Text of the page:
The New Four Members
This year has been the most successful for a long time when it came to recruiting new members to the Grand Prix Drivers Club and in the past four weeks, we have been able to welcome four new members.
In no particular order we would like to welcome:
Northern Ireland has always been a hotbed for racing drivers such as Eddie Irvine and John Watson. Martin Donnelly has always been under the radar, so to speak, and yet held out great promise as a Grand Prix driver before a horrendous accident towards the end of his first full season with Camel Team Lotus ended his career, and almost his life.
Quiet spoken and modest Martin first came to everyone’s notice with Formula Ford 2000 in the mid-1980s but in fact, he actually drove an old Crossle Formula Ford round Kirkistown circuit outside Belfast when he was just 12 years of age!
His father had bought the car and loaned it to other drivers until Martin was old enough to race. Then Frank Nolan came into his life, an Irish builder who sponsored Martin all the way into Formula 3 where he and sponsorship from British Telecom allowed him his entry into Formula 3 with Swallow Racing in a Ralt.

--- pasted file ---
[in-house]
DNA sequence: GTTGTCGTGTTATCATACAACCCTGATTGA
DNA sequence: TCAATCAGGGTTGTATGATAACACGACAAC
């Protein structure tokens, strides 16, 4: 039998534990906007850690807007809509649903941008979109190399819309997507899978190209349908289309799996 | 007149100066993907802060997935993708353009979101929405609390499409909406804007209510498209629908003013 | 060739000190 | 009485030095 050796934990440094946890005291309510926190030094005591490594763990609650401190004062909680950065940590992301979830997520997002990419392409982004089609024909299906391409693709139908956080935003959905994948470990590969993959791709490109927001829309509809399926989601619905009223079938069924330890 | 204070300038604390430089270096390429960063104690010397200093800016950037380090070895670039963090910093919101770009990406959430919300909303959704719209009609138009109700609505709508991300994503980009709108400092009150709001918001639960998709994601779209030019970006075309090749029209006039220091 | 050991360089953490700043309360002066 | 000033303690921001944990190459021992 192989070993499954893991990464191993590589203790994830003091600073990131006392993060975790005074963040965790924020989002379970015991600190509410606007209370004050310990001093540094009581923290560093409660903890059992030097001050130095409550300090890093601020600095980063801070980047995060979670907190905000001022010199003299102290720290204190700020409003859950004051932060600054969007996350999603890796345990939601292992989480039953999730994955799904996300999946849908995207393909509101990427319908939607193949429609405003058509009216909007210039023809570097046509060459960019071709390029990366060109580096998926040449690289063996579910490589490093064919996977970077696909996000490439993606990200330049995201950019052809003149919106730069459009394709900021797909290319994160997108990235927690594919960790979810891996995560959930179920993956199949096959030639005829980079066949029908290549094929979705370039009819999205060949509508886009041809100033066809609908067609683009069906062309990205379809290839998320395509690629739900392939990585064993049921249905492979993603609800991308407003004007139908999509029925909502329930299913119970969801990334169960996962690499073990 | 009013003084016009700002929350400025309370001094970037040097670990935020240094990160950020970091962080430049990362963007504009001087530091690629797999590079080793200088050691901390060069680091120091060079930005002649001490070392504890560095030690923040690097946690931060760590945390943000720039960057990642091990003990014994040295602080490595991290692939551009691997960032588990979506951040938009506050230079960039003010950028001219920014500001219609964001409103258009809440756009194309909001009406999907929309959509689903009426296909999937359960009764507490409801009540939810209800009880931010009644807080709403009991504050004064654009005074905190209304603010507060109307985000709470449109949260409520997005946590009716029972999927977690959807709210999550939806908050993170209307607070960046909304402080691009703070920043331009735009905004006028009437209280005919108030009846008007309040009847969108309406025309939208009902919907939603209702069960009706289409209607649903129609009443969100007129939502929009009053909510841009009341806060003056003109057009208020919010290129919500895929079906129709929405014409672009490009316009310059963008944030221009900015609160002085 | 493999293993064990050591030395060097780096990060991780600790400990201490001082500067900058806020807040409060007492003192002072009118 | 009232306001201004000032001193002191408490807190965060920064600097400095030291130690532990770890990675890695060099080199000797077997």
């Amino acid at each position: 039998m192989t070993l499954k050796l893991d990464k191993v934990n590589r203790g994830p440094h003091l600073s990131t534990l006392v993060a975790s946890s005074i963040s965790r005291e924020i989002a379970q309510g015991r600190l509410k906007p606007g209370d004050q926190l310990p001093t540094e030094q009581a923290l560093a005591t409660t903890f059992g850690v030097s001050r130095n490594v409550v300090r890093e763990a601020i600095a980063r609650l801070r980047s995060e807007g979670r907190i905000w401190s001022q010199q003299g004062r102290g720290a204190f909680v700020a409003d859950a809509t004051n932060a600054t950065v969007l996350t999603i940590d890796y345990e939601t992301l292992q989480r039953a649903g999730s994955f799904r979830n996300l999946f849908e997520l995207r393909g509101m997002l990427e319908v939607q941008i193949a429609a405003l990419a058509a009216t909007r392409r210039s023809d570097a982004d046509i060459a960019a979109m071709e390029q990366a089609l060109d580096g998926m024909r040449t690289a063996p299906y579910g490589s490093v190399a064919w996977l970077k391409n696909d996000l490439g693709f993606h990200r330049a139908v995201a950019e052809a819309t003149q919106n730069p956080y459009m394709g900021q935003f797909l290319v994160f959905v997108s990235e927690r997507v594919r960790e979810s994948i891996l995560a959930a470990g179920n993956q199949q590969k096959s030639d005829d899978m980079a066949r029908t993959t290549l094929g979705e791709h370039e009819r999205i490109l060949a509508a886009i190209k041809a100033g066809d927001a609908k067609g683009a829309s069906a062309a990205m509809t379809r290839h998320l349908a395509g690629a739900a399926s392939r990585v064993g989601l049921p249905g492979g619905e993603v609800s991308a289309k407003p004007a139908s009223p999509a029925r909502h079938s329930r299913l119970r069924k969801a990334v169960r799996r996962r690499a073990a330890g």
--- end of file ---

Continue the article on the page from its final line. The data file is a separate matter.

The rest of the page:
Sadly Frank Nolan died that year but Martin had three wins and finished third in the British Championship. When he later won the Macau Formula 3 race he was on his way. He joined the Celnet F3 team alongside Damon Hill and was as high as second in the championship ahead of Hill and Eddie Irvine. Then Eddie Jordan came along with an offer to join his F3000 team to take the place of Thomas Danielsson.
To pay for it he signed a management contract with Eddie and promptly won his first race in F3000. By 1989 Martin had signed a testing contract with Camel Team Lotus but thanks to his pushy manager, Eddie Jordan, Jordan persuaded Jackie Oliver to let Martin replace injured Johnny Herbert in the French Grand Prix in an Arrows and finished 12th from the pit lane.
He got his drive with Camel Team Lotus in 1990 and had some good results but had his life-threatening accident at Jerez later in the season which put him out of Formula 1 but he did occasionally race again and then went into racing management.
It is not often we have a Vineyard owner as a member of the Grand Prix Drivers Club but today Jarno Trulli is better known as the owner of the Castorani vineyard near Pescara but his career in Grand Prix Racing was one of the most durable in history.